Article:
Anticoagulation practices in total pancreatectomy with autologous islet cell transplant patients: an international survey of clinical programs.

Bashoo Naziruddin Ph.D.

Bashoo Naziruddin Ph.D.

Desai, C.S., Szempruch, K.R., Vonderau, J.S., Chetboun, M., Pattou, F., Coates, T., De Paep, D.L., Hawthorne, W.J., Khan, K.M., de Koning, E.J.P., Naziruddin, B., Posselt, A., Schrope, B.A., Wijkstrom, M., Witkowski, P. and Shapiro, A.M.J. (2021). “Anticoagulation practices in total pancreatectomy with autologous islet cell transplant patients: an international survey of clinical programs.” Transpl Int 34(3): 593-595.

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Total pancreatectomy with autologous islet cell transplant (TPAIT) is a treatment option for patients suffering from chronic or recurrent acute pancreatitis by providing benefits of pain relief, enhancing quality of life, and preventing brittle type 3c diabetes. While surgical procedure requires extensive dissection and elevates the risk of bleeding, this operation also carries potential risk of portal venous thrombosis (0.9–3.4%) when impure or partially purified autologous islet preparations are infused into the portomesenteric circulation. To mitigate the risk of thrombosis and to assist with islet engraftment by reducing Instant Blood‐Mediated Inflammatory Reaction (IBMIR), anticoagulants are often utilized intra and postoperatively [6]. Through literature review and personal communications, it is clear that centers vary in their anticoagulation practices without any consensus guideline on the type, amount, or duration of anticoagulation, nor on the type and targets for postoperative monitoring. The aim of this study is to gather information about the various anticoagulation strategies utilized by programs internationally. [No abstract; excerpt from article].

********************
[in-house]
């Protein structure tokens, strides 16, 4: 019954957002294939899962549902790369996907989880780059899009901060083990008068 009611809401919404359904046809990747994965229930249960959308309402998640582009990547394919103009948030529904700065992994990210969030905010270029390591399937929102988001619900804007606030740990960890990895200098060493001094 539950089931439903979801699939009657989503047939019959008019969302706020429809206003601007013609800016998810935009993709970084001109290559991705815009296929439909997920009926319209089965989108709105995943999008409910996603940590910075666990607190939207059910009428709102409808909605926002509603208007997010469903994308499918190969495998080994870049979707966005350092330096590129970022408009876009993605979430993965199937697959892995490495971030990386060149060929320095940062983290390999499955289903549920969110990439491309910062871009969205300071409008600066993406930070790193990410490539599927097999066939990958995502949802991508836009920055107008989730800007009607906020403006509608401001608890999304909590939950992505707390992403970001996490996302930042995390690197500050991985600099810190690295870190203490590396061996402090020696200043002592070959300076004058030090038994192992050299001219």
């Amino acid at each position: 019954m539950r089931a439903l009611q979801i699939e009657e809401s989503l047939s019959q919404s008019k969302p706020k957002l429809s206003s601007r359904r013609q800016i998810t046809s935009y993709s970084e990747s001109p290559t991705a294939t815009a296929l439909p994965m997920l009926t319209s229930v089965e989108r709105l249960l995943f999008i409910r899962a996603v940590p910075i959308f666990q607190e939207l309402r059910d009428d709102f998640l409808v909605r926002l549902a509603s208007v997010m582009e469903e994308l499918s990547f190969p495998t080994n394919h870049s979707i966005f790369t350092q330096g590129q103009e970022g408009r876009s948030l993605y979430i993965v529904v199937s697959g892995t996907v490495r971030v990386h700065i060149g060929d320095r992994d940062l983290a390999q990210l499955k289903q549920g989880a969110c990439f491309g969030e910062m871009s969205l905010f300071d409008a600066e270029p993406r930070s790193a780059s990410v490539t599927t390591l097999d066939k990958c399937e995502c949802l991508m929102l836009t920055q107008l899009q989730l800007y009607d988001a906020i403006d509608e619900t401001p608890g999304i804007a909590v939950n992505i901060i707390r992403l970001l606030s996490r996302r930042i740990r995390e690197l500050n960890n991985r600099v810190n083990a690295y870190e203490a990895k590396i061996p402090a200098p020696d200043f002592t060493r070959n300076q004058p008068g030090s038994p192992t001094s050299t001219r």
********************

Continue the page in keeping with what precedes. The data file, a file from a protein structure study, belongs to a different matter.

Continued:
Posted March 16th 2021

Breast Cancer Mortality Rates Have Stopped Declining in U.S. Women Younger than 40 Years.

Debra L. Monticciolo. M.D.

Debra L. Monticciolo. M.D.

Hendrick, R.E., Helvie, M.A. and Monticciolo, D.L. (2021). “Breast Cancer Mortality Rates Have Stopped Declining in U.S. Women Younger than 40 Years.” Radiology Feb 9;203476. [Epub ahead of print].